It was estimated that the relative risk of hospitalisation due to a CVD event can be reduced by 4.9 per cent and 6,894 average annual medical events avoided between 2015 -2020 if all Australians aged over 55 with CVD were to take omega-3 fatty acids at a preventive level. The average annual benefit cost ratio from 2015 to 2020 would be $8.49 for every dollar spent on the omega-3 fatty acids, with 60 per cent of the savings going to individual consumers.

About the Frost and Sullivan study

The Frost and Sullivan researchers conducted a review of peer-reviewed scientific literature, focusing on studies that quantified the effect of certain complementary medicines on the occurrence of disease-related events among targeted populations.

From this review, an overall change in the relative risk of a given disease-related event resulting from the use of each of the complementary regimens was derived. Then, these relative risk reduction statistics were used as an input into a cost-benefit scenario analysis to determine the potential change in hospital utilisation costs and wage income gains that could be realised if people in a specified high-risk population were to use each of the complementary medicine regimens.


  1. Shanahan, C. and Lorimier, R. Targeted Use of Complementary Medicines: Potential Health

Outcomes & Cost Savings in Australia. Frost and Sullivan, October 2014.

  1. Macquarie University. The Australian Self Medication Factbook: Understanding consumers’

use and attitudes towards over-the-counter medicines, vitamins, minerals and supplements

and down-scheduling certain prescription medicines. October 2014.

  1. Department of Health. Burden of disease: a snapshot in 2013. Department of Health,

Queensland Government, Brisbane 2013.

  1. Australian Bureau of Statistics. Retrieved in July 2014 at


One response to “ASMI Media Release – Complementary Medicines Improve Health”

  1. The item claims that Complementary Medicine has the potential to produce a net economic benefit of $1.8 billion from 2015-2020.
    However, of the six treatments that were investigated, only one is complementary.
    The news report covers vitamin D and calcium supplementation for osteoporosis. Vitamin D and calcium supplementation is not complementary medicine, but conventional medicine, with the optimal doses and patient populations being worked out in clinical trials after basic research determined the mechanism of action of the hormone. Similarly, folic acid and omega fatty acids for cardiovascular disease are not complementary medicines, but conventional medicines. They were again discovered and developed by conventional research and clinical trials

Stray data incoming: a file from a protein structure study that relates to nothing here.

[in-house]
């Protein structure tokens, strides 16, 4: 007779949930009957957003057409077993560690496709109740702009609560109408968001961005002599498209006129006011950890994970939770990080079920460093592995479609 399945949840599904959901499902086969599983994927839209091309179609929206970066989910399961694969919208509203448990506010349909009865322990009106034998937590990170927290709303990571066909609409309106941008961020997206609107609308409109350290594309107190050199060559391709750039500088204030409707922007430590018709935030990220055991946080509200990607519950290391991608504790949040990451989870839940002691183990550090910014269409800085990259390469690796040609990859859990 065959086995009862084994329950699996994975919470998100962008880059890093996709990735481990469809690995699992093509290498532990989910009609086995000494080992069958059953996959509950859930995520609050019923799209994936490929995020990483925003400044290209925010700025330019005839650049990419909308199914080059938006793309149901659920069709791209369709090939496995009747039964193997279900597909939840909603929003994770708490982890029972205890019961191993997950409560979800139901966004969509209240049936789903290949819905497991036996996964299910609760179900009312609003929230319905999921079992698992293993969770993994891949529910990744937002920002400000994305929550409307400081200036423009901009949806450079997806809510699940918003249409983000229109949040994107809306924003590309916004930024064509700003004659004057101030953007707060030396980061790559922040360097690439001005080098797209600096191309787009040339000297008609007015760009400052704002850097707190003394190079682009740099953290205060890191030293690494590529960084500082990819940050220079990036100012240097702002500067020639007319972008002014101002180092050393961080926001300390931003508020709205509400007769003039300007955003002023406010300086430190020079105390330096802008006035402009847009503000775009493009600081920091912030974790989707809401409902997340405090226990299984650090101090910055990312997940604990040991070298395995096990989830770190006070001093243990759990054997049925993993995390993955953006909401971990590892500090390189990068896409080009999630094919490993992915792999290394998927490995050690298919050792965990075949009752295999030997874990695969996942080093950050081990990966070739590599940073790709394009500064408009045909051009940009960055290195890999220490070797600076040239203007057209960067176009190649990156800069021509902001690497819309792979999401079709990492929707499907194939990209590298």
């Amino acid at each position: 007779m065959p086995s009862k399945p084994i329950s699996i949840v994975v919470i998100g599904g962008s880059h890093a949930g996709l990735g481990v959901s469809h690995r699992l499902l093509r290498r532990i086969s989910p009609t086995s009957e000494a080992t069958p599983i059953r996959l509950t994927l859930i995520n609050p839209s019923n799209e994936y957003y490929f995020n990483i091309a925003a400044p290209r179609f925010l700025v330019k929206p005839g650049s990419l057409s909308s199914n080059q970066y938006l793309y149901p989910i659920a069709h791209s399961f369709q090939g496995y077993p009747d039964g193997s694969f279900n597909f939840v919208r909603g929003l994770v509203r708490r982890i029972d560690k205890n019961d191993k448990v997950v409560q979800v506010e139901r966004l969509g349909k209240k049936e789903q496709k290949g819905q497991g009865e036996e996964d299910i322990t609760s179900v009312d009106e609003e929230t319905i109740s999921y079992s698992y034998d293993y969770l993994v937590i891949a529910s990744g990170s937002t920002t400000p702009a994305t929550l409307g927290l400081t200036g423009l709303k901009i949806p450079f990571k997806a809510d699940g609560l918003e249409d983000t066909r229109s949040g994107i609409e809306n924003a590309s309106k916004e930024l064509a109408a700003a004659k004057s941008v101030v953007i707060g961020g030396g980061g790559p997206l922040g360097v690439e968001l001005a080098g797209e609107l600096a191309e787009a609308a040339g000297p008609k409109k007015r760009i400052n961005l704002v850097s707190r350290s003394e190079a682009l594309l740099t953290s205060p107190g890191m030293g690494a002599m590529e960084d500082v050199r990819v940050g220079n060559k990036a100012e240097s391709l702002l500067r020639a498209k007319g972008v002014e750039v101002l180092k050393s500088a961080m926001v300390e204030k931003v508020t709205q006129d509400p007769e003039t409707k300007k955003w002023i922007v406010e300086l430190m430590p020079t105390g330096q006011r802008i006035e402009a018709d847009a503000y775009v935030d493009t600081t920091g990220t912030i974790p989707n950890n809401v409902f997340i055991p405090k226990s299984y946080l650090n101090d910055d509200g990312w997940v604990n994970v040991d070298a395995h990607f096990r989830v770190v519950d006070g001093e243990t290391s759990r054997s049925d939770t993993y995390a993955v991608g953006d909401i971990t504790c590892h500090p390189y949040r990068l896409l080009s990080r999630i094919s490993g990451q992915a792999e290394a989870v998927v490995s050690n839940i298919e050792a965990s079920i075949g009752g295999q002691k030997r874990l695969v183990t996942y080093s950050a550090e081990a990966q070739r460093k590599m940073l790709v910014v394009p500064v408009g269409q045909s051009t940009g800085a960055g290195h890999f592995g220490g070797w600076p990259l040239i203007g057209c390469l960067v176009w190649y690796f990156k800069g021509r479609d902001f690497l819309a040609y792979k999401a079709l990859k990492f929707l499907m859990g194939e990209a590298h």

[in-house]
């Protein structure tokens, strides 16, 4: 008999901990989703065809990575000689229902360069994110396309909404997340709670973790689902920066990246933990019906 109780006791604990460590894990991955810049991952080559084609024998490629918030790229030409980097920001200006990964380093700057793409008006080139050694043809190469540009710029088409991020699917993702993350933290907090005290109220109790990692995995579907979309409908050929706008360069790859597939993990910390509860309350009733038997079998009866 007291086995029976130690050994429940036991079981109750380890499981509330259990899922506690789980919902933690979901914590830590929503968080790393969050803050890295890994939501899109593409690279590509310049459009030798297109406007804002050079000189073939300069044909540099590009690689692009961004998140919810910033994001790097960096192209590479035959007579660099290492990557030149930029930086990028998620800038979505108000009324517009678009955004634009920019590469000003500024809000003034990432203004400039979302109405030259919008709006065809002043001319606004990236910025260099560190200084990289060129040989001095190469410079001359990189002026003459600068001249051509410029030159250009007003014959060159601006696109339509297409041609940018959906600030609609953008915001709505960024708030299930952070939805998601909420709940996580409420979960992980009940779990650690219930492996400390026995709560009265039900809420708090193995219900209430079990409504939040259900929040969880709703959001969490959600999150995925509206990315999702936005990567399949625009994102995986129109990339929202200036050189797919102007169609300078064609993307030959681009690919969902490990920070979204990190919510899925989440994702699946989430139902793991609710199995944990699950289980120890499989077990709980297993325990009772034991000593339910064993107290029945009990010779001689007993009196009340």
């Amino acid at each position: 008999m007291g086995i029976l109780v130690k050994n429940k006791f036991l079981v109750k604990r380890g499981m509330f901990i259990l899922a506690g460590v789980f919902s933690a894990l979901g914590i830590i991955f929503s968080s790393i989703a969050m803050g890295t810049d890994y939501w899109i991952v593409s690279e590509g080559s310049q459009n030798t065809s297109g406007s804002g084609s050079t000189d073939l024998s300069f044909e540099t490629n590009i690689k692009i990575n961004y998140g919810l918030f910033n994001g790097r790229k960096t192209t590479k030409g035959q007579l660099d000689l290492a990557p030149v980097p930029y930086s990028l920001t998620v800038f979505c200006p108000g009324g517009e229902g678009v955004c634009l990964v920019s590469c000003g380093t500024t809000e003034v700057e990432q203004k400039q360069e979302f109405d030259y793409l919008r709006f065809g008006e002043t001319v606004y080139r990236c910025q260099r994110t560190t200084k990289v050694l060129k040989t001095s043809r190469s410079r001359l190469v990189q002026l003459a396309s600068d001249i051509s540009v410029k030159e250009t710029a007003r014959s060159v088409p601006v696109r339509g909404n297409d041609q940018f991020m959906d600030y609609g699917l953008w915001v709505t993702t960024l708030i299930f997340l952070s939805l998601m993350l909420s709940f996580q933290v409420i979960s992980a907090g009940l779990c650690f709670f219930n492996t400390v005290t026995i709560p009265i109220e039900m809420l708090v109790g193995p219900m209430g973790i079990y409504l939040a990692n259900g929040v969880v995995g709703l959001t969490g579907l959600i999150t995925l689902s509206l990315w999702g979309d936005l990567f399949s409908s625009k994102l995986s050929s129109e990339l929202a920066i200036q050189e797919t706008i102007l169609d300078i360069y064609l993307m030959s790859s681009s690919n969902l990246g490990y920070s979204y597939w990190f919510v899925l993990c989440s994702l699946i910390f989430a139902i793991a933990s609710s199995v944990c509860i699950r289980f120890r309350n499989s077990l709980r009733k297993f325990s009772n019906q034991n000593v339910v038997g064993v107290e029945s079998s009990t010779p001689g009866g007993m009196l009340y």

That something can be purchased over the counter without a prescription does not make it complementary, paracetamol would never be claimed as a complementary medicine. Being a vitamin does not make something a complementary medicine. Using vitamin C to treat Scurvy or folic acid to prevent neural tube defects is conventional medicine, while using vitamin C to treat colds is a complementary use (which is still promoted in the face of continued evidence that it is ineffective).
    The benefits of these regimes may be overestimated. The report did not examine some of the latest systematic reviews on omega fatty acids that have concluded there is no or minor effects. The review of the only actual complementary medicine, St. John’s Wort, does not factor in the life threatening drug interactions that it causes in the cost benefit analysis, and seems to be promoting self-medication for a significant illness.
    Claiming conventional medical treatments (such the vitamin D and calcium supplementation highlighted in the news article) show that complementary medicines have significant economic benefits is highly misleading.
    Yours sincerely
    Ian Musgrave
    Senior lecturer in Pharmacology University of Adelaide